Former French PM Fillon convicted over wife's $1.6m fake job

Former French Prime minister Francois Fillon (right) and his wife, Penelope Fillon, arriving at the Paris courthouse on June 29, 2020. PHOTO: AFP

PARIS (BLOOMBERG, REUTERS) - Former French prime minister Francois Fillon and his wife, Penelope, were found guilty of embezzling more than €1 million (S$1.6 million) for a fake job she held as a parliamentary aide lasting about a decade.

Presiding Judge Nathalie Gavarino said Penelope Fillon's role was without substance, in a ruling at a Paris criminal court on Monday (June 29).

Fillon was given a five-year jail term, of which three are suspended. His wife got a three-year suspended prison sentence.

Francois Fillon "contributed to erosion of the trust that citizens place in those they elect", Ms Gavarino said. He breached the duties of "probity" and "exemplariness" that are required of a French prime minister and member of Parliament, she said.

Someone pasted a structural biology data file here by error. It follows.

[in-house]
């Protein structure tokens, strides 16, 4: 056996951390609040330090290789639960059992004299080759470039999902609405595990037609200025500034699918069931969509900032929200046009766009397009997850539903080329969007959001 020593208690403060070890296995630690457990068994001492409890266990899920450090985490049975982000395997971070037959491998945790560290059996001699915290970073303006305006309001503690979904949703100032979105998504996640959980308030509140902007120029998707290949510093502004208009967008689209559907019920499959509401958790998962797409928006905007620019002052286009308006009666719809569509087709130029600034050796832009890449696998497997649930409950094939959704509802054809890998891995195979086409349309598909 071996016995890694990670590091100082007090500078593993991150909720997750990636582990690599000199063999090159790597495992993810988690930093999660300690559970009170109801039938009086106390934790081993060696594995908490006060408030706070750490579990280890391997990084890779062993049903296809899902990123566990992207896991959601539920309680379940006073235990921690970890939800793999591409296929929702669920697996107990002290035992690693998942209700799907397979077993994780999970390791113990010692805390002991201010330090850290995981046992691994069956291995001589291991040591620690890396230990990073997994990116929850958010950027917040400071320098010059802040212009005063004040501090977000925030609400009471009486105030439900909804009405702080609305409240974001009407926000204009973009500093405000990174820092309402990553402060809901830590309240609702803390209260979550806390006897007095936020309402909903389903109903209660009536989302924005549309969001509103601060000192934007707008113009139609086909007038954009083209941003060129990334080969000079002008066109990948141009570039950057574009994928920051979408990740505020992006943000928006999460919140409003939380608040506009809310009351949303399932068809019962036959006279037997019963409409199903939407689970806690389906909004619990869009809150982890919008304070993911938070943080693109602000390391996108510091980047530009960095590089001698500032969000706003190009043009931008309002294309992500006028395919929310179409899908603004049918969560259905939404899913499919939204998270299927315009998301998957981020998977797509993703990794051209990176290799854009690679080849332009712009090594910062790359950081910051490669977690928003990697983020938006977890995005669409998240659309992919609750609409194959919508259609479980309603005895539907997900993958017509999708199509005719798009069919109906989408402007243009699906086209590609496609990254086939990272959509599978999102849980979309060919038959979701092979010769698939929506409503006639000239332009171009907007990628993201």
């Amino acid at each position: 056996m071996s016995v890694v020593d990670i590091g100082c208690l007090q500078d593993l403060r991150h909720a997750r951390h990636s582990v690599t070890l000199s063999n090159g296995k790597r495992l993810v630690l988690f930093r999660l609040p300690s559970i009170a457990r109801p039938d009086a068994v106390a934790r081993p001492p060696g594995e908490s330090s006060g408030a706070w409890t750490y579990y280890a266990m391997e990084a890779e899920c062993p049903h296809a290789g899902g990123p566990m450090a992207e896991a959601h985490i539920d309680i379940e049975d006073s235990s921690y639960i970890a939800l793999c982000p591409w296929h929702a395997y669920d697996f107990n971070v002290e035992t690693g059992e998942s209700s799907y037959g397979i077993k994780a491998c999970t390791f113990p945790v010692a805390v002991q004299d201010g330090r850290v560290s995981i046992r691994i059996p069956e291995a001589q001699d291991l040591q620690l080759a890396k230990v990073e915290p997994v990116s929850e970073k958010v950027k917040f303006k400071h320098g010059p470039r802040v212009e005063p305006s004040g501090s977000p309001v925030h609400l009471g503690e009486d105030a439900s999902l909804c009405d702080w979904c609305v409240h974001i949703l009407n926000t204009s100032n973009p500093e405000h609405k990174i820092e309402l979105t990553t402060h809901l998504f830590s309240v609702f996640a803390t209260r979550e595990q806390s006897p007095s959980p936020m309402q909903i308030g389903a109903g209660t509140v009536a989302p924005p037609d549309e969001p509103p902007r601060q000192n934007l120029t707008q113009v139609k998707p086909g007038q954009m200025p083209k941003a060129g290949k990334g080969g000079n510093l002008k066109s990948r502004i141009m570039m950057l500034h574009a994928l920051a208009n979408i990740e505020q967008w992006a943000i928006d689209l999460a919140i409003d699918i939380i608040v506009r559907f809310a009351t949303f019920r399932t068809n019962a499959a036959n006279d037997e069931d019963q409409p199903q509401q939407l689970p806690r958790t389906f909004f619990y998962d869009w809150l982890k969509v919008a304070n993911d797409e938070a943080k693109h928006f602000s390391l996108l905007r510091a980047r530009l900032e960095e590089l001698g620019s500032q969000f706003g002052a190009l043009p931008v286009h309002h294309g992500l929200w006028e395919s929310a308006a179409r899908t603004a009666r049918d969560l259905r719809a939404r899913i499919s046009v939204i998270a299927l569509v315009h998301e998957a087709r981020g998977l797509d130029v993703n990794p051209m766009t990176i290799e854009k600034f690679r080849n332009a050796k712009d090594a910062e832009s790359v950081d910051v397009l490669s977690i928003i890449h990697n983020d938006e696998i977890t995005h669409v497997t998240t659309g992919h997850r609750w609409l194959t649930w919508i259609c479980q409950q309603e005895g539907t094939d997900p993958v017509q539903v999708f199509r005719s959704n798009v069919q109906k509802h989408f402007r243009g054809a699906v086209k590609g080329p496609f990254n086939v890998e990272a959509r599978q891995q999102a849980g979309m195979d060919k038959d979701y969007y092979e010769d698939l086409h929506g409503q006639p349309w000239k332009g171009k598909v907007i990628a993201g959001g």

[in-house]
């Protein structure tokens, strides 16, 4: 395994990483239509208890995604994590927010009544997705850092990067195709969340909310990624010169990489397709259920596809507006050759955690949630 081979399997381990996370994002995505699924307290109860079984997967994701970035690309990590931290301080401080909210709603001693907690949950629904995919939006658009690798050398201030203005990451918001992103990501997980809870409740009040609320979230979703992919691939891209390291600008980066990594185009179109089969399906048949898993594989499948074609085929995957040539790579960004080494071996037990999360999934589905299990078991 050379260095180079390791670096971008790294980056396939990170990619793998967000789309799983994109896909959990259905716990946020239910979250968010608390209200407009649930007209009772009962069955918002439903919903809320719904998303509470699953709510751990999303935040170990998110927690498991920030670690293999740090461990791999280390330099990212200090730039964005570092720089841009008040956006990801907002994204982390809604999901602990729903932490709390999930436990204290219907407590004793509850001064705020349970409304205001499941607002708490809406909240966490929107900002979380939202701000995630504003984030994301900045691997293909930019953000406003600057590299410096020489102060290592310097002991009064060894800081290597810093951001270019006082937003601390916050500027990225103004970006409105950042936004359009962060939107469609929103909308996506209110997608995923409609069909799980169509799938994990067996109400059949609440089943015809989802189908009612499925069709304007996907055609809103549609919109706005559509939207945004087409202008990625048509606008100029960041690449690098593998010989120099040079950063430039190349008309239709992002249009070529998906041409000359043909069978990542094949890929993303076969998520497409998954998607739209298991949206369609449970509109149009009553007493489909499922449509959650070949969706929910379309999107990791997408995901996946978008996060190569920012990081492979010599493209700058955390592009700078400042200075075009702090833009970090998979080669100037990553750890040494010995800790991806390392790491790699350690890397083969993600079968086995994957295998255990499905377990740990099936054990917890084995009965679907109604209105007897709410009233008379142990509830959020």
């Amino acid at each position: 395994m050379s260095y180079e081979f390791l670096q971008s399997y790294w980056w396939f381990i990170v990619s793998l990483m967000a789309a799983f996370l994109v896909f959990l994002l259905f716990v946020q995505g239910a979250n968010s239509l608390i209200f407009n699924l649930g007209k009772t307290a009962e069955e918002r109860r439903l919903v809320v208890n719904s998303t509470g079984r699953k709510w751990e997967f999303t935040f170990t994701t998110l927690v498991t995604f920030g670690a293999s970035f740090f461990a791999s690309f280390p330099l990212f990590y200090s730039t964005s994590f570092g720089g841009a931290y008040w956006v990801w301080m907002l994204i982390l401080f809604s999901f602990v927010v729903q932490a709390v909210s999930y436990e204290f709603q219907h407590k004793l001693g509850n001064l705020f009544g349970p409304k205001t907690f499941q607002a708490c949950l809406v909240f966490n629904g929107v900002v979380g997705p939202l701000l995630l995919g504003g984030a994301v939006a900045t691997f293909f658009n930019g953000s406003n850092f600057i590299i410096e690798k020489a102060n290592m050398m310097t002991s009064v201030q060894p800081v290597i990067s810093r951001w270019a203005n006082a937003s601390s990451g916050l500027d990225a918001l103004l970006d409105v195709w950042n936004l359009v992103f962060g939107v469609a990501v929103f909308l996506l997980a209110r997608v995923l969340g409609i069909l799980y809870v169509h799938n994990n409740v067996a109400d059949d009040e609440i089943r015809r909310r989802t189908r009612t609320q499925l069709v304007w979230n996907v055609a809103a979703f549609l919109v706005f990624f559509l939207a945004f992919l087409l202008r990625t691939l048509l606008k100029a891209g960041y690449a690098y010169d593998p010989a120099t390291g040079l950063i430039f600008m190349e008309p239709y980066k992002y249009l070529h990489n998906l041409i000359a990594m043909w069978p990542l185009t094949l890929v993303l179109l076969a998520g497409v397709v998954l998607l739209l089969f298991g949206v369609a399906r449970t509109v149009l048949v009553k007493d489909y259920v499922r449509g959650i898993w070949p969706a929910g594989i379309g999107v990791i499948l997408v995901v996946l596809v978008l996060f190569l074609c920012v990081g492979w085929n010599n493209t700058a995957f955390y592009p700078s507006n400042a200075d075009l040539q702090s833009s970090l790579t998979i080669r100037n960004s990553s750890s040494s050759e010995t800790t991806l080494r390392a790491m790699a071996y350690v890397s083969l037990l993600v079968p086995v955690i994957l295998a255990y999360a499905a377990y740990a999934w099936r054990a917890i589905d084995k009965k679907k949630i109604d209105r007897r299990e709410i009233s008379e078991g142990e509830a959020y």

The Fillon revelations in early 2017 derailed his campaign to become France's next president.

Fillon had been a clear favourite as the governing Socialists' candidate and a relatively novice Emmanuel Macron lagged behind, while far-right leader Marine Le Pen had a very slim chance of winning the run-off.

At the time, he denied wrongdoing, resisted party pressure to pull his candidacy, and was eliminated in the first round of the vote.

When the scandal broke, Fillon denounced what he called a campaign of dirty tricks and denied having done anything illegal, though he later admitted an error of judgment.

After his defeat, Fillon quit politics and within months was named senior partner at French money manager Tikehau Capital.

The Fillon couple were also ordered to pay more than €1 million in damages to France's National Assembly. They both appealed against Monday's ruling, putting on hold their sentences.

French investigators have said Penelope Fillon never set foot in the National Assembly despite being paid as a full-time aide, first to her husband when he was in Parliament and then his replacement.

She had no timetable, no work computer, mobile phone or e-mail address linked to the job in Parliament but her salary averaged US$140,000 (S$195,000) a year for a time.

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